Afghan President Hamid Karzai paid a visit to Kunduz in northern Afghanistan on Sunday, together with the commander of all NATO troops in the country. Karzai and US General Stanley McChrystal appeared before regional tribal leaders as part of a spontaneous visit under strict security precautions. Karzai gave a speech renewing his offer to reintegrate Taliban fighters and even commanders into Afghan society if they lay down their weapons.
Karzai's and McChrystal's brief visit to the troubled region of northern Afghanistan was a symbolic one. It was meant to show, first of all, that NATO is continuing to cooperate with Karzai despite considerable tensions between the United States and the Afghan president. US Secretary of State Hillary Clinton and Secretary of Defense Robert Gates also sent him signals this Sunday that tensions were easing. Karzai's visit also served to demonstrate that despite his many critical statements about civilians killed in NATO attacks and despite his absurd tirades against the West, the president is still willing to work together -- at least with the military head of the International Security Assistance Force.
The visit also indicated to Germany that larger joint missions between the US Army and Afghan units against the Taliban in Kunduz are imminent. Diplomats even expect major offensives to take place around the area where Germany's armed forces, the Bundeswehr, are stationed this summer that are similar in scale to the one launched a few weeks ago in Marja in southern Afghanistan. Karzai didn't officially announce any such plans in Kunduz this time, but he organized similar meetings in Helmand, the province where Marja is located, prior to the operation there in a bid to garner support from tribal leaders.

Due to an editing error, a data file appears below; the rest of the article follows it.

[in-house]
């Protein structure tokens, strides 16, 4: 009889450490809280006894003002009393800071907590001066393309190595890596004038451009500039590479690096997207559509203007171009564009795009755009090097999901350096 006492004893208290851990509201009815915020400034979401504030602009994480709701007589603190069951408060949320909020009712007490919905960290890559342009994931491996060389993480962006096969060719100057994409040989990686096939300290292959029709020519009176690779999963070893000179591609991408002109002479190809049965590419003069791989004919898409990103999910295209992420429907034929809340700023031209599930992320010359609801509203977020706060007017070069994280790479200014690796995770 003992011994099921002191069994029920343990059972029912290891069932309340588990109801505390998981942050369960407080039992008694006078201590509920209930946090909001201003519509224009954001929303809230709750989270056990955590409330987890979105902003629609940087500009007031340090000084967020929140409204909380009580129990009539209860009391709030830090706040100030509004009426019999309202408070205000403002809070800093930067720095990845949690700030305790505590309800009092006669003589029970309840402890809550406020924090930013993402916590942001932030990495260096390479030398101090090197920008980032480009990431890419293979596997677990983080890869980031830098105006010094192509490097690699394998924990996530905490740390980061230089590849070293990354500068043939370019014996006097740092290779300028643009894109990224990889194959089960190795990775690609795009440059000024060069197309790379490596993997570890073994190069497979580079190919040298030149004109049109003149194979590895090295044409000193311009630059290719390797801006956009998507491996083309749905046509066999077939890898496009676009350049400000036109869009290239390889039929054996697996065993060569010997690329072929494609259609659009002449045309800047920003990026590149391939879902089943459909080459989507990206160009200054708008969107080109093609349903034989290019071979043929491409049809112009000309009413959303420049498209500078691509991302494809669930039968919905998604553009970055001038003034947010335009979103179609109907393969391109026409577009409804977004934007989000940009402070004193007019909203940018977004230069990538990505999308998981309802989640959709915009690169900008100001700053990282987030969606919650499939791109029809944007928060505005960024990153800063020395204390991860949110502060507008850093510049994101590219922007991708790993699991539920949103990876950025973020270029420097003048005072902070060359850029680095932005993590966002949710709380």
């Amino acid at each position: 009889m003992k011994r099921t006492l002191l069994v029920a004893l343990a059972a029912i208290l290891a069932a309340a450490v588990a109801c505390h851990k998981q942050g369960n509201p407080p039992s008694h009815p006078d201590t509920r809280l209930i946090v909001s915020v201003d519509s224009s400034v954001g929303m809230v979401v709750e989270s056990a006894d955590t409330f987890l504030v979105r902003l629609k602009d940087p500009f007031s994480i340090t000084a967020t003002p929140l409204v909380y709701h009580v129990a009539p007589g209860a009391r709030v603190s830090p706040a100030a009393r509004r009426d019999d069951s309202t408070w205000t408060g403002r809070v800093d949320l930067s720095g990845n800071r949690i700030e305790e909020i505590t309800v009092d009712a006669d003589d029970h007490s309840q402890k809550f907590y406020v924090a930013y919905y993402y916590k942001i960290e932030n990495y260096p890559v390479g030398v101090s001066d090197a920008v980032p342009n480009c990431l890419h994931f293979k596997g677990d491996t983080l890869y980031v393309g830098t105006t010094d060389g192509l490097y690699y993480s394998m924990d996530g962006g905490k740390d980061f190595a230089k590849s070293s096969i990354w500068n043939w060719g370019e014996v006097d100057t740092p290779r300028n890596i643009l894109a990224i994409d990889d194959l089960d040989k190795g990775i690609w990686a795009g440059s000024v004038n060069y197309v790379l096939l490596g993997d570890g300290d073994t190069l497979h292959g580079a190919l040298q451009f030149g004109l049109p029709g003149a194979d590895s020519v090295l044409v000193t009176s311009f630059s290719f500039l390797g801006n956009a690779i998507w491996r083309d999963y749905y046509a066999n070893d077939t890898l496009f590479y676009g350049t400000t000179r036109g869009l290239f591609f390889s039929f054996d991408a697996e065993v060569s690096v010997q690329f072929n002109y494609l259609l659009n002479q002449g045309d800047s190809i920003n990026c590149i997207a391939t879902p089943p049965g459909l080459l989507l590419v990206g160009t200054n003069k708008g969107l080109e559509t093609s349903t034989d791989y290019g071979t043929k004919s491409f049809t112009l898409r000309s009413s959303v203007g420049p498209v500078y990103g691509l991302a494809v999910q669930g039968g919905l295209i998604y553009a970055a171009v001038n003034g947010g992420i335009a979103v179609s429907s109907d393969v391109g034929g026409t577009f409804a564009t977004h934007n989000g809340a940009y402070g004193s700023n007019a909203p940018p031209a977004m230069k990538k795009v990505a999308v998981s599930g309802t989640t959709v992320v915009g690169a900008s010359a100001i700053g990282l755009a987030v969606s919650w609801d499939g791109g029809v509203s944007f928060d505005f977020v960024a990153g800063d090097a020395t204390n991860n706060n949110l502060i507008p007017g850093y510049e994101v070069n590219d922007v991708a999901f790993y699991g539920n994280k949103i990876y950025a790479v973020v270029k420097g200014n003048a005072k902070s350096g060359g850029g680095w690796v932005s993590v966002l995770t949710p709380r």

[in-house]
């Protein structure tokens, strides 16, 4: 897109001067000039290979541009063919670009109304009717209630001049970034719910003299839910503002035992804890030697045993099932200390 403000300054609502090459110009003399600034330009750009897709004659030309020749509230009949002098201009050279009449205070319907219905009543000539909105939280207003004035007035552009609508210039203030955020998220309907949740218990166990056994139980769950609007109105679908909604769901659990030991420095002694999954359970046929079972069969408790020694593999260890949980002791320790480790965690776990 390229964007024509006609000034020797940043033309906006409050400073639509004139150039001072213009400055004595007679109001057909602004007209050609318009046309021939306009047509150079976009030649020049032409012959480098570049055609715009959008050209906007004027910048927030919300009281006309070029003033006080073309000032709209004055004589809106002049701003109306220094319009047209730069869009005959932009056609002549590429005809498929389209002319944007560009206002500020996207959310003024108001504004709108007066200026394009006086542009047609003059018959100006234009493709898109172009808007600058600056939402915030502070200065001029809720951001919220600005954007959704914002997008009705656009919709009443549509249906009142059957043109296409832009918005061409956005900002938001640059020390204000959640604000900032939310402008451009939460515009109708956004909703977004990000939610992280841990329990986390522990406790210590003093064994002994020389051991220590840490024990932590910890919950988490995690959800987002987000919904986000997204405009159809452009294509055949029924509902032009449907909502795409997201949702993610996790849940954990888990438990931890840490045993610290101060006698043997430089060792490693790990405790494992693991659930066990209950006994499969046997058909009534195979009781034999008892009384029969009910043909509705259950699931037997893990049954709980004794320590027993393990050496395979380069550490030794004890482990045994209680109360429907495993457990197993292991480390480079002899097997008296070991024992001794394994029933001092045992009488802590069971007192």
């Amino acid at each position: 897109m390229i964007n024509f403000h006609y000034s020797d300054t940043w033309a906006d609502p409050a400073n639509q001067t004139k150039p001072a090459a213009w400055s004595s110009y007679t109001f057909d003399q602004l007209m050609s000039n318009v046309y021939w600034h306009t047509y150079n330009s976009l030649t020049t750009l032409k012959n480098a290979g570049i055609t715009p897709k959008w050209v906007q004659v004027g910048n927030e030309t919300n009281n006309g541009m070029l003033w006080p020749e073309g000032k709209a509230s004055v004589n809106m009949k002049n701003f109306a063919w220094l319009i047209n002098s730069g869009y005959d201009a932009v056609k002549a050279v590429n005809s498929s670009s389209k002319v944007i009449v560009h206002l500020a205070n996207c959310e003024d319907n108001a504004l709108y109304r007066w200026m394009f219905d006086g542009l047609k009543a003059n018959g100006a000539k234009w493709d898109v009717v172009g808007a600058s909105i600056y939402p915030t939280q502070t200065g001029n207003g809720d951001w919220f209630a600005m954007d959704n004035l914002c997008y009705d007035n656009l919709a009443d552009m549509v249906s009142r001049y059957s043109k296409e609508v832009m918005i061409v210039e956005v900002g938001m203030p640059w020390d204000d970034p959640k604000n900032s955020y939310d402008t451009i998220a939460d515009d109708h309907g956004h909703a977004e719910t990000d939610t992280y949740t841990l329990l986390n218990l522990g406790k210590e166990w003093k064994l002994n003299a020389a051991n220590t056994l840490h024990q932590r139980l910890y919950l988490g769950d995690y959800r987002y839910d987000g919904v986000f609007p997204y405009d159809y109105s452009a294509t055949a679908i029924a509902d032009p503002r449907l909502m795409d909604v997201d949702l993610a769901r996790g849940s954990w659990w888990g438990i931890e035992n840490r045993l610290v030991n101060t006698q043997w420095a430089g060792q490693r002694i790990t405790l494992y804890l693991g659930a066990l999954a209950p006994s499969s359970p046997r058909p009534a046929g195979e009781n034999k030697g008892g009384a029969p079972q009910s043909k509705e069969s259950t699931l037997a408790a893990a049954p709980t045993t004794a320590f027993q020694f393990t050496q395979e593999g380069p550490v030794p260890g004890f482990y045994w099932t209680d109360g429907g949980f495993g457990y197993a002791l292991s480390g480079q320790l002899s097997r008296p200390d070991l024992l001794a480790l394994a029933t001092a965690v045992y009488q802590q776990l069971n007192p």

'The US Is Taking the Reins out of Our Hands"
McChrystal was deliberately reserved at the meeting. The US Army is massively reinforcing its units in northern Afghanistan, with about 5,000 soldiers and more than 70 helicopters set to be stationed as soon as possible in the area led by the German Armed Forces. No one believes anymore that the American combat units are only there to improve training for Afghanistan's army and border police. Rather, Four-Star General McChrystal has identified Kunduz as a second crisis zone -- following the Taliban stronghold of Kandahar -- and wants to fight far more aggressively in the region.
Kunduz is vitally important for NATO. The alliance's new logistics route passes through the province, which is still controlled by German forces. The Taliban is already threatening the uninterrupted supply of gasoline, weapons and other equipment by attacking convoys and raiding freight shipments. The US Army believes that cracking down hard on the insurgents, who mostly live in the Chahar Dara district southwest of Kunduz, would considerably reduce their strength.